Skip to content

NaPoWriMo #16: Found in Translation

English: Polish poets Ewa Lipska.
English: Polish poets Ewa Lipska. (Photo credit: Wikipedia)

 

I know, I know.   I’m a day late.  I may not catch up.  That’s okay.  I’m not really a poet.  Still, I love this challenge.

 

NaPoWriMo Prompt #16:  Cut and paste the original [poem in another language] into the text-editing program of your choice (and try not to peek too much at the translation). Now, use the sound and shape of the words and lines to guide you, without worrying too much about whether your translation makes sense.

 

I choose a polish poem at random titled “Splinter” by Ewa Lipska.  I have some Polish heritage: I visited Poland.  I wish I could read Polish.

 

RZAZGA

Lubię panią pisze do mnie dwudziestoletni poeta.
Początkujący cieśla słów.Jego list pachnie tarcicą.
Jego muza drzemie jeszcze w różanym drewnie.W literackim tartaku ambitny hałas.
Czeladnicy okładają łatwowierny język fornirem.

Przycinają nieśmiałe sklejki zdań.
Wystrugane heblem haiku.

Problemy zaczynają się
z wbitą w pamięć drzazgą.

Trudno ją wyjąć
jeszcze trudniej opisać.

Lecą wióry. Ogryzki aniołów.
Pył do samego nieba.

 

Here is GoogleTranslate, with some editing from me.
SPLINTER

Like you wrote to me twenty poet. Beginner carpenter words.His letter smells of lumber.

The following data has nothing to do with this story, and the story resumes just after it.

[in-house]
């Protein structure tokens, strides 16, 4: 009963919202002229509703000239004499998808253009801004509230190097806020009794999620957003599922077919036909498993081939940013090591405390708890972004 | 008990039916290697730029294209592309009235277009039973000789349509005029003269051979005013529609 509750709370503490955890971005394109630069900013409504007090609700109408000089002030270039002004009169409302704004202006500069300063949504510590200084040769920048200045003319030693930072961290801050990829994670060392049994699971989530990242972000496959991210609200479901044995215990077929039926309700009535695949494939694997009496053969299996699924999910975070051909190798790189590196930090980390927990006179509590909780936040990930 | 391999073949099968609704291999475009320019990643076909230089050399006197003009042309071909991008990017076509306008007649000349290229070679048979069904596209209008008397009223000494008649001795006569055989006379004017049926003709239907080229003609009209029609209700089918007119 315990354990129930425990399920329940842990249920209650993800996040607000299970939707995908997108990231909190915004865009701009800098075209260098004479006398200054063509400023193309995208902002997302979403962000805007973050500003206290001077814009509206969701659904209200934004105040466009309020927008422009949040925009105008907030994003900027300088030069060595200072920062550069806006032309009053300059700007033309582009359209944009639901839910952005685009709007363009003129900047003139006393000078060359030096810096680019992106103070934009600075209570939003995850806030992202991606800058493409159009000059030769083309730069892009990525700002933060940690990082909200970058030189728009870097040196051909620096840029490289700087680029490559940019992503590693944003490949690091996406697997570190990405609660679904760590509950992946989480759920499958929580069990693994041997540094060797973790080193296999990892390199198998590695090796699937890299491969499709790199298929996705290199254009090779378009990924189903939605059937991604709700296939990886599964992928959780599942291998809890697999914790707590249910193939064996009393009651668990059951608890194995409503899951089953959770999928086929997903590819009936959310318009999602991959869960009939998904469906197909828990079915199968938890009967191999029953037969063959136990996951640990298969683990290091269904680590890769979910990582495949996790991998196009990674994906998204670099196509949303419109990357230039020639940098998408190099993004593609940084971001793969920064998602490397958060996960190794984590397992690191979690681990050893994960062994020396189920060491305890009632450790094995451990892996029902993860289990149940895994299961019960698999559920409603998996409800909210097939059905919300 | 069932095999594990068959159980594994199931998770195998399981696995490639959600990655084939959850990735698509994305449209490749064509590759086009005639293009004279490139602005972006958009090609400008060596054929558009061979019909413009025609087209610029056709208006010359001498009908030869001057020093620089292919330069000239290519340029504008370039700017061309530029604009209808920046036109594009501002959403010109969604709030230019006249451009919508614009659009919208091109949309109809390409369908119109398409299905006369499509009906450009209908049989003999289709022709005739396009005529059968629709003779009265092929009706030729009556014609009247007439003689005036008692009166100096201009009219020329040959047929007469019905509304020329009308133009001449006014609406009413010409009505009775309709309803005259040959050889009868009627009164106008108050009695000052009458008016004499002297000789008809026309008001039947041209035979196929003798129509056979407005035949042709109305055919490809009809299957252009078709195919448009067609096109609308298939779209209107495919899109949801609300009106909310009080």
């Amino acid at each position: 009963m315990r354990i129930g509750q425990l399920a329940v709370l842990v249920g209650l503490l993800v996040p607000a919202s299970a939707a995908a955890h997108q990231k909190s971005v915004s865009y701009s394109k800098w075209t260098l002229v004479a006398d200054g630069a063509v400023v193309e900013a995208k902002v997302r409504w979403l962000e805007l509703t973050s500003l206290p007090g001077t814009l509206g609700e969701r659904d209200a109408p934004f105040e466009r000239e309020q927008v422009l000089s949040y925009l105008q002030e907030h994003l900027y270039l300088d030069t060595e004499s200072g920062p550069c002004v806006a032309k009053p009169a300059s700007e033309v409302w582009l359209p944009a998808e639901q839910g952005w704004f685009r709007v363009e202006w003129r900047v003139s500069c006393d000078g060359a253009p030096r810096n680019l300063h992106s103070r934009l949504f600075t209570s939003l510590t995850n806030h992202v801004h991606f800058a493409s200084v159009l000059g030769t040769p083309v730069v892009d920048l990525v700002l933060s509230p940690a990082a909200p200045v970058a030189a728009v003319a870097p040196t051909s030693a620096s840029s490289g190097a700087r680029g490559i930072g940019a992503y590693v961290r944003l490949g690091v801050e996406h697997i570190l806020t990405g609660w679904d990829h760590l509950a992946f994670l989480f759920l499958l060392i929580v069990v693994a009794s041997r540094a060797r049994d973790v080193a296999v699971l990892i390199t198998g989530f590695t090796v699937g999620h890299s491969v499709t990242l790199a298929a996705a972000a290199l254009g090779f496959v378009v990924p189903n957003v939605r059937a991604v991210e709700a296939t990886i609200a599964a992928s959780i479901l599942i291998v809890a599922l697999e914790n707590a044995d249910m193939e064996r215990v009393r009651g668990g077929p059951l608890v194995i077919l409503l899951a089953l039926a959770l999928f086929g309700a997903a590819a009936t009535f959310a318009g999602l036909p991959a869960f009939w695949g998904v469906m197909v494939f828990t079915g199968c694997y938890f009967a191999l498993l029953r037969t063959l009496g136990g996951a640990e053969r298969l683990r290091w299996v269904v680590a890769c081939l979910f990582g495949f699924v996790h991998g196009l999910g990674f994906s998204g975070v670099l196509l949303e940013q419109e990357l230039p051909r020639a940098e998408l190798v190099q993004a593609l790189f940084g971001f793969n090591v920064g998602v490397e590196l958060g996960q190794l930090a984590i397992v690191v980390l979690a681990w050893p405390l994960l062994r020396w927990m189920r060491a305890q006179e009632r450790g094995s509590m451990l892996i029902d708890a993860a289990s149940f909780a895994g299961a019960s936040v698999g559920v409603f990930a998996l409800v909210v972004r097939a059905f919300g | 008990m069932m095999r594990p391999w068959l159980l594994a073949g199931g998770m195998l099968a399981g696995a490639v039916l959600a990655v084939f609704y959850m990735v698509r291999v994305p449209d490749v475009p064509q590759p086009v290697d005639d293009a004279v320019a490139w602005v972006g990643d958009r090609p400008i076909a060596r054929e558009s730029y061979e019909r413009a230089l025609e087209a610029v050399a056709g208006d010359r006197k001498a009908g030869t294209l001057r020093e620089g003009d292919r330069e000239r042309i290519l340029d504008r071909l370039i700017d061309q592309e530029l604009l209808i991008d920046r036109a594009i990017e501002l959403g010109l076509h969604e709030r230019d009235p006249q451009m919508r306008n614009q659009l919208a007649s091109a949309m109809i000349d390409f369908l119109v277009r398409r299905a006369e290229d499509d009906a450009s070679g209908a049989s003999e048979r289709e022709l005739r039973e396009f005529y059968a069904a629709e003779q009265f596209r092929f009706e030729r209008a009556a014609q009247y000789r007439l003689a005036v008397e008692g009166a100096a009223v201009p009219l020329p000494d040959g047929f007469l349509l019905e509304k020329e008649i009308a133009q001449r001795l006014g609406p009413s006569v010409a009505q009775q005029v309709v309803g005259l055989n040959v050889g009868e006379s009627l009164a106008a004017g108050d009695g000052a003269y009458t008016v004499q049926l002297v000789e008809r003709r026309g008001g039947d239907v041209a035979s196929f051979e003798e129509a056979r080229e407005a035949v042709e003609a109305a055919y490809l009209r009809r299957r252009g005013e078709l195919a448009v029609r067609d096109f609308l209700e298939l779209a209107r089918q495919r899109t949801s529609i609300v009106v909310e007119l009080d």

His muse is hidden even in rose wood.

The noise ambitious literary mill.
Journeymen reveal gullible into veneer.

Cut the plywood into timid sentences.
a primative haiku.

Problems begin
the driver into memory splinters.

It is difficult to remove
even more difficult to describe.

Flying chips. Cores of angels.
Dust into the sky.

I Like the image of words as splinters difficult to remove and even more difficult to describe.

 

 

 

 

 

Enhanced by Zemanta

Published inUncategorized

2 Comments

  1. aloha Adela. I chose a different route for my poem translation day. it was fun. after reading your exploration I may have to go back and attempt the exploration a little closer to the suggested prompt. thank you. and yeah, words as splinters, a very cool concept. a poem as a tree. a novel as a forest perhaps? fun on. aloha

Leave a Reply

Your email address will not be published. Required fields are marked *

CommentLuv badge

%d bloggers like this: